It was a big deal when I went on my UK/Ireland adventure in 2006. I was 19, had never really travelled anywhere before, and I was going by myself.
To be completely honest, I don’t really remember how I decided I was going to take the trip. I mean, I remember that I pretty much always wanted to go to that part of the world, but I guess a switch must have just flipped for me that made me go, “it’s going to happen now.” I don’t even know if I would go on a trip like that by myself anymore,* so it’s really fascinating to me how eager and willing I was to go.
I planned it all out like a pro, booking B&Bs and guest houses along the way, scheduling bus trips between cities and so on. I had pages of printed itineraries and plans. It was actually pretty damn impressive.
Of course my parents were worried. Why wouldn’t they be? Their teenage daughter was about to leave home and explore a few countries halfway around the world by herself for six weeks. I would be terrified if I had a kid and they decided they were doing something similar.
But while there was definitely no stopping me, there was ample time to give me advice before my departure. Things like don’t hang your purse on the back of your chair to keep it from being stolen, and you can use storefront windows to check if someone may be walking too closely behind you. My dad left me with some words of wisdom about how I should try not to get kidnapped by a taxi driver. That was useful (see: horrifying).
Anyway, the time eventually came, and after saying goodbye to my mom approximately 47 times, I made my way to the security lineup at the airport. I had only been through security a couple of times before, and I have a bad habit of always feeling SUPER SUSPICIOUS when I go through any sort of security anything, so I was a bit nervous.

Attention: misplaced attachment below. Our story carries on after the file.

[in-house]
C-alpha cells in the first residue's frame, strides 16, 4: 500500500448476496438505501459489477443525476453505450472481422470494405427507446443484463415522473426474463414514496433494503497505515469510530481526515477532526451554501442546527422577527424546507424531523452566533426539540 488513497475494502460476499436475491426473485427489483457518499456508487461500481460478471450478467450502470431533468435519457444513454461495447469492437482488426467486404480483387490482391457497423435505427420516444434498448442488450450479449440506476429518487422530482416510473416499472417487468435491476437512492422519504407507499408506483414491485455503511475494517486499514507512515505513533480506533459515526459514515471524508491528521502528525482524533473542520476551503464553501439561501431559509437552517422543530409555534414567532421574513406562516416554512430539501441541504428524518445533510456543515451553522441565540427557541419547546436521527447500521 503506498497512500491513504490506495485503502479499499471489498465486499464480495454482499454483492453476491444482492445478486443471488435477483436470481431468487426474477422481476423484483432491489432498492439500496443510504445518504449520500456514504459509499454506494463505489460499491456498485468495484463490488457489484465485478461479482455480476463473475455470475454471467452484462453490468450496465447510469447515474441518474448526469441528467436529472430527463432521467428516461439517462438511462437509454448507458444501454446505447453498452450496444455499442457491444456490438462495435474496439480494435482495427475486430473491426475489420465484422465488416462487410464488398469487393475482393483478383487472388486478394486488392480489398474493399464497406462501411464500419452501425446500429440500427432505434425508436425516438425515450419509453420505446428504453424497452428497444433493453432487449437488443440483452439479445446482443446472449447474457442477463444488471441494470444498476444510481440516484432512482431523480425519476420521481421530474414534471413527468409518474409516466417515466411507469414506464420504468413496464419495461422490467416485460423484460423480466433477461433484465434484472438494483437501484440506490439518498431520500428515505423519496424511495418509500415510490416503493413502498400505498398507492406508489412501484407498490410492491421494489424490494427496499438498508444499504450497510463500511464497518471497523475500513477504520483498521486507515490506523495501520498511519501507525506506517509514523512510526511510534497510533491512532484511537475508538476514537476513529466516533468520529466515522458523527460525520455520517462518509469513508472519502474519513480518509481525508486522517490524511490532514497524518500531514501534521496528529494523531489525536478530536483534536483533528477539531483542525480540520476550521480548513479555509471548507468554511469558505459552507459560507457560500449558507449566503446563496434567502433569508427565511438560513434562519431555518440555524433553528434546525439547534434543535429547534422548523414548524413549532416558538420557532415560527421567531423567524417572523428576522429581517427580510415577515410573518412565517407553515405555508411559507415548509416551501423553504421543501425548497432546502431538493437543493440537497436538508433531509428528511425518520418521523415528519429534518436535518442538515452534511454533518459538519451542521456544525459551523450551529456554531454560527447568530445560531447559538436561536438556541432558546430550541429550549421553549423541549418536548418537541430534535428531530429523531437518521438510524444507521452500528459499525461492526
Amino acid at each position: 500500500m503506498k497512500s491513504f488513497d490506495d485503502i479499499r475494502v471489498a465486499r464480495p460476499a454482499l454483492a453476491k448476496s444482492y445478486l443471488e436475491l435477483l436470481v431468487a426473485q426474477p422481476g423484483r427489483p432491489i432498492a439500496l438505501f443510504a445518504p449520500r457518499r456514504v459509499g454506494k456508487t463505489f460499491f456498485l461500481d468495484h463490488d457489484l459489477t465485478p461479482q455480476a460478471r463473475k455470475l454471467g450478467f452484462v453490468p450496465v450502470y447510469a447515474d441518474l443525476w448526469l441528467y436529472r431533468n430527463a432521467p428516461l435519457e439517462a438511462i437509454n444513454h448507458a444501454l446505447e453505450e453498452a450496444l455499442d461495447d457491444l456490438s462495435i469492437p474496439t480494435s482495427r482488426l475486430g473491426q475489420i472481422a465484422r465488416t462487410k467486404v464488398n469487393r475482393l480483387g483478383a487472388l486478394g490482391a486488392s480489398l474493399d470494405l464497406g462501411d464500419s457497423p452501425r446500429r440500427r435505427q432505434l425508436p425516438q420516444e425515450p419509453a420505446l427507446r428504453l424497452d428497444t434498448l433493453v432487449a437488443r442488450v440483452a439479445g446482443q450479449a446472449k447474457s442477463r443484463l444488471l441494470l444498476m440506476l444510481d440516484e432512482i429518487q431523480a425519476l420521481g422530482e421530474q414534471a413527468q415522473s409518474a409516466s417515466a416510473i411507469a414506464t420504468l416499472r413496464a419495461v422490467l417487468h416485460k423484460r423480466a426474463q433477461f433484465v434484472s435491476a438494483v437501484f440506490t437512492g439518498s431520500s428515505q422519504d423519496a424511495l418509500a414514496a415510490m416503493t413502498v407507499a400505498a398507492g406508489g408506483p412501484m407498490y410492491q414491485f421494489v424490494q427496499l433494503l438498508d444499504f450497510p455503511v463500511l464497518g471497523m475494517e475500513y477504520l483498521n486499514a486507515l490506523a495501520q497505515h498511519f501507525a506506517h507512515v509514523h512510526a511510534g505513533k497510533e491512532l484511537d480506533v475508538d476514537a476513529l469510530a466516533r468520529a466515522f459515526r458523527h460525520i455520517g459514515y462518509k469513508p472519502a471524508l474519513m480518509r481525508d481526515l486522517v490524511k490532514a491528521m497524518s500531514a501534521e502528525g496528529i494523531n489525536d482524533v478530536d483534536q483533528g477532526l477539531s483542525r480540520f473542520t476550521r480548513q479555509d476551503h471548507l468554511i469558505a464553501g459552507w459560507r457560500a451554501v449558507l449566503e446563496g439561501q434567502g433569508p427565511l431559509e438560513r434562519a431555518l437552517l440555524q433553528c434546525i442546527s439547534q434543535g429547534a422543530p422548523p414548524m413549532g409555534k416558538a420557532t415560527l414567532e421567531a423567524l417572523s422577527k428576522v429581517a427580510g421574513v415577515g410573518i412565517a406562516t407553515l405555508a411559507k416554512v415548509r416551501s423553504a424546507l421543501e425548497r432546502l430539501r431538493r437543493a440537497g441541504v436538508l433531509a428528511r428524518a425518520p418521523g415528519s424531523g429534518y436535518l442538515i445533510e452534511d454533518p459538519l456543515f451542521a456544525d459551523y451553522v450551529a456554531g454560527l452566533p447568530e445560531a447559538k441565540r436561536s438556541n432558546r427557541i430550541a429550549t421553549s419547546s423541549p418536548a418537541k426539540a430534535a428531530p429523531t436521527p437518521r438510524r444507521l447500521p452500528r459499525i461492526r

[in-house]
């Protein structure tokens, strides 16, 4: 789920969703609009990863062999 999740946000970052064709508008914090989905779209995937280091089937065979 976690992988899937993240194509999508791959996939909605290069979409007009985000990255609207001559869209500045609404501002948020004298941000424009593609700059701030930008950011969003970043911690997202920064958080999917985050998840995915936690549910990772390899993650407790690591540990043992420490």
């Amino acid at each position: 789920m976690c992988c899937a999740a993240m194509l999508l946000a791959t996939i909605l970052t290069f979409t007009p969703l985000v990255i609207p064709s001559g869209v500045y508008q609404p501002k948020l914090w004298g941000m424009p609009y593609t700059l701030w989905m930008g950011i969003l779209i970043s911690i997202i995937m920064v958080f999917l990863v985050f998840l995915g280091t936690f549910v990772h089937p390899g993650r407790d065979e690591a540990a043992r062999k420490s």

The airport security guy waved me through the metal detector. I stepped through cautiously. It beeped.
“Come on over here,” he said, motioning me toward him. He was in his early-mid 30s with curly shoulder length brown hair and glasses.
I complied, standing in front of him.
Security Guy started waving his metal detection wand around my body. He looked me up and down a few times. I smiled nervously.
“You have beautiful eyes.”
“You have beautiful eyes. Gorgeous. They’re captivating.”
“Oh, thank you.”
And I must have smiled (nervously), because then he said:
“And a beautiful smile. Damn, girl, where are you off to?”
“Can I come with you?”
“Haha.” (That’s me, laughing nervously.)
“Will you marry me?”
“You’re beautiful. Let’s elope somewhere. It can be London. It can be anywhere. What do you say?”
And then Security Guy stared at me expectantly.
“Haha.” (Now laughing NERVOUSLY.)
“Let’s run away together.”
“HAHAHA!” (VERY NERVOUS LAUGHTER.) “Okay, well I’ve gotta go, so bye!”
“The offer’s open!”
And then he watched every step of me walking away. Very carefully.
Guys, there was something in his eye.
The remainder of my trip was uneventful when it came to creepy guys and scary incidents. I had the time of my life in the UK and Ireland. So good that I would decide to move to Glasgow a few years later and forever change my life.
Lesson learned: creeps are everywhere.
P.S. Happy Christmas/Holidays! I hope you don’t encounter any creep-o security guards if you’re travelling to see loved ones this week (or ever)!
*Yeah, I totally would.